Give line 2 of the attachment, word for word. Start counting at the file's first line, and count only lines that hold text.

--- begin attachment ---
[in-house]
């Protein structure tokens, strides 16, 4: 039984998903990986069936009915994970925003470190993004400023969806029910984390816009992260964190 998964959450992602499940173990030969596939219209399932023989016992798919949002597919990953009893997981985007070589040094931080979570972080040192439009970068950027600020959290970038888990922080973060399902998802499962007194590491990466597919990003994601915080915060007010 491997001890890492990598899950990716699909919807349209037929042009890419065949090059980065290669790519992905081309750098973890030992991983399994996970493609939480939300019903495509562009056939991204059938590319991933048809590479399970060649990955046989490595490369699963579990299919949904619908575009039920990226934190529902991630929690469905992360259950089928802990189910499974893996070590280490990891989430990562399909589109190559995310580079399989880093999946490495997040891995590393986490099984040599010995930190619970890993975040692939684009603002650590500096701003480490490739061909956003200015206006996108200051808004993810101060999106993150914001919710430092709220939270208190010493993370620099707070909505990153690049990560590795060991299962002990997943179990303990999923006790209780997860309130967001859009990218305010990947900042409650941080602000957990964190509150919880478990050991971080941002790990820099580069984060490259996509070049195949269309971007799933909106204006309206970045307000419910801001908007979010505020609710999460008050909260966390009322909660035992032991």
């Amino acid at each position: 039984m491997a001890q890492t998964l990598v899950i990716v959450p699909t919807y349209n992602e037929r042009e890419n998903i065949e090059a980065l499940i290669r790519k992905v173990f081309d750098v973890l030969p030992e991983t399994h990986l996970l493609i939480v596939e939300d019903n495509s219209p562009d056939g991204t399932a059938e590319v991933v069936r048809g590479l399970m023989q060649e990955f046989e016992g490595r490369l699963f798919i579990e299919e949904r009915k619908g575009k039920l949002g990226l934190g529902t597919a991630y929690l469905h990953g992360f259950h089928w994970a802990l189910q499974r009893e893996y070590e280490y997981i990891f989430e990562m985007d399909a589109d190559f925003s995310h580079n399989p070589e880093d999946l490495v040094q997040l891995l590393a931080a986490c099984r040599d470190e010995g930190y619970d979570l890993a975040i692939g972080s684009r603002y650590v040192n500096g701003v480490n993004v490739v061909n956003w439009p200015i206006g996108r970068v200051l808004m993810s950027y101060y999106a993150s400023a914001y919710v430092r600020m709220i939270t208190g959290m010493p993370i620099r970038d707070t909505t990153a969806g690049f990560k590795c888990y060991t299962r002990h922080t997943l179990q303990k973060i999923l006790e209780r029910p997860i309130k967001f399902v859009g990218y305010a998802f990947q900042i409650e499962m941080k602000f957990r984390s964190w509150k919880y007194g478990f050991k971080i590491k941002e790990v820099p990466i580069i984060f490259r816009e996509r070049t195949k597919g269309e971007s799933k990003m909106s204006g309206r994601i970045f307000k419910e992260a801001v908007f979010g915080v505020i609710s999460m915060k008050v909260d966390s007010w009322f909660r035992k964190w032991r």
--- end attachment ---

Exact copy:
């Protein structure tokens, strides 16, 4: 039984998903990986069936009915994970925003470190993004400023969806029910984390816009992260964190 998964959450992602499940173990030969596939219209399932023989016992798919949002597919990953009893997981985007070589040094931080979570972080040192439009970068950027600020959290970038888990922080973060399902998802499962007194590491990466597919990003994601915080915060007010 491997001890890492990598899950990716699909919807349209037929042009890419065949090059980065290669790519992905081309750098973890030992991983399994996970493609939480939300019903495509562009056939991204059938590319991933048809590479399970060649990955046989490595490369699963579990299919949904619908575009039920990226934190529902991630929690469905992360259950089928802990189910499974893996070590280490990891989430990562399909589109190559995310580079399989880093999946490495997040891995590393986490099984040599010995930190619970890993975040692939684009603002650590500096701003480490490739061909956003200015206006996108200051808004993810101060999106993150914001919710430092709220939270208190010493993370620099707070909505990153690049990560590795060991299962002990997943179990303990999923006790209780997860309130967001859009990218305010990947900042409650941080602000957990964190509150919880478990050991971080941002790990820099580069984060490259996509070049195949269309971007799933909106204006309206970045307000419910801001908007979010505020609710999460008050909260966390009322909660035992032991």